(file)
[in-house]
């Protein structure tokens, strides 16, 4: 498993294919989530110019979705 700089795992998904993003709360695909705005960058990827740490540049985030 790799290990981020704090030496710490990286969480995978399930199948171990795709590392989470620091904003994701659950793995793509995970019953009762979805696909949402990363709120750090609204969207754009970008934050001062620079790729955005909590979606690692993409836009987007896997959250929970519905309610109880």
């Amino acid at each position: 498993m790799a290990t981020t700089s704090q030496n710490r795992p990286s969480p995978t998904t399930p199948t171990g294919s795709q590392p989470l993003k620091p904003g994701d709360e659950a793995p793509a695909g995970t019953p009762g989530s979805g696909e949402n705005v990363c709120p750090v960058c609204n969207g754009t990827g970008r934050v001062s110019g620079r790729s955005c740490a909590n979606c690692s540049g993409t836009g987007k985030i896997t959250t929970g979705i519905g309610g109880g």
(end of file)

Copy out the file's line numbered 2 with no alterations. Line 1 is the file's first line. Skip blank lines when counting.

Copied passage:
């Protein structure tokens, strides 16, 4: 498993294919989530110019979705 700089795992998904993003709360695909705005960058990827740490540049985030 790799290990981020704090030496710490990286969480995978399930199948171990795709590392989470620091904003994701659950793995793509995970019953009762979805696909949402990363709120750090609204969207754009970008934050001062620079790729955005909590979606690692993409836009987007896997959250929970519905309610109880």